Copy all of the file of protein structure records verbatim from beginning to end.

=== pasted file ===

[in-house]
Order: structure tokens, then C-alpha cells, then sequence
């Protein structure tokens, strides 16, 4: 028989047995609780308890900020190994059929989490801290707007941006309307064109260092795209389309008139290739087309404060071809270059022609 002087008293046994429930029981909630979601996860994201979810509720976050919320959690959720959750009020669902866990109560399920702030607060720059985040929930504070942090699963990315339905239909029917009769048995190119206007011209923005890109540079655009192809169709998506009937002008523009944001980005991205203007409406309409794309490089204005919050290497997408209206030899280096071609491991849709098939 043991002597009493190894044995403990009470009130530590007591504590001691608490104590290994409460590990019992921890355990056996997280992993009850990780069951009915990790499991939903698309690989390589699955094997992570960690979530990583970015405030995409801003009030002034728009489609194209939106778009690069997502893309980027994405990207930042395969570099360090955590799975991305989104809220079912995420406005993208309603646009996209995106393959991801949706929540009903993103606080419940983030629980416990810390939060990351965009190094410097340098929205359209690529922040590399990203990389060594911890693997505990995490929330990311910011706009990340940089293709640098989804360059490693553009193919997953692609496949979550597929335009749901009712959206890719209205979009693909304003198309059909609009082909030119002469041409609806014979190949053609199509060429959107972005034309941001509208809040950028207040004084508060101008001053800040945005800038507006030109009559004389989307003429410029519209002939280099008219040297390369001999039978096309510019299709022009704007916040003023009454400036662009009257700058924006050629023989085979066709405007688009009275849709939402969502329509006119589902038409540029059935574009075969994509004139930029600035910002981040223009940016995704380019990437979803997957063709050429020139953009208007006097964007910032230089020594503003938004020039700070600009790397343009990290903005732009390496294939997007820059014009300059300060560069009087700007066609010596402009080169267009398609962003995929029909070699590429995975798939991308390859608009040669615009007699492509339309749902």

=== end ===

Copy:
[in-house]
Order: structure tokens, then C-alpha cells, then sequence
């Protein structure tokens, strides 16, 4: 028989047995609780308890900020190994059929989490801290707007941006309307064109260092795209389309008139290739087309404060071809270059022609 002087008293046994429930029981909630979601996860994201979810509720976050919320959690959720959750009020669902866990109560399920702030607060720059985040929930504070942090699963990315339905239909029917009769048995190119206007011209923005890109540079655009192809169709998506009937002008523009944001980005991205203007409406309409794309490089204005919050290497997408209206030899280096071609491991849709098939 043991002597009493190894044995403990009470009130530590007591504590001691608490104590290994409460590990019992921890355990056996997280992993009850990780069951009915990790499991939903698309690989390589699955094997992570960690979530990583970015405030995409801003009030002034728009489609194209939106778009690069997502893309980027994405990207930042395969570099360090955590799975991305989104809220079912995420406005993208309603646009996209995106393959991801949706929540009903993103606080419940983030629980416990810390939060990351965009190094410097340098929205359209690529922040590399990203990389060594911890693997505990995490929330990311910011706009990340940089293709640098989804360059490693553009193919997953692609496949979550597929335009749901009712959206890719209205979009693909304003198309059909609009082909030119002469041409609806014979190949053609199509060429959107972005034309941001509208809040950028207040004084508060101008001053800040945005800038507006030109009559004389989307003429410029519209002939280099008219040297390369001999039978096309510019299709022009704007916040003023009454400036662009009257700058924006050629023989085979066709405007688009009275849709939402969502329509006119589902038409540029059935574009075969994509004139930029600035910002981040223009940016995704380019990437979803997957063709050429020139953009208007006097964007910032230089020594503003938004020039700070600009790397343009990290903005732009390496294939997007820059014009300059300060560069009087700007066609010596402009080169267009398609962003995929029909070699590429995975798939991308390859608009040669615009007699492509339309749902």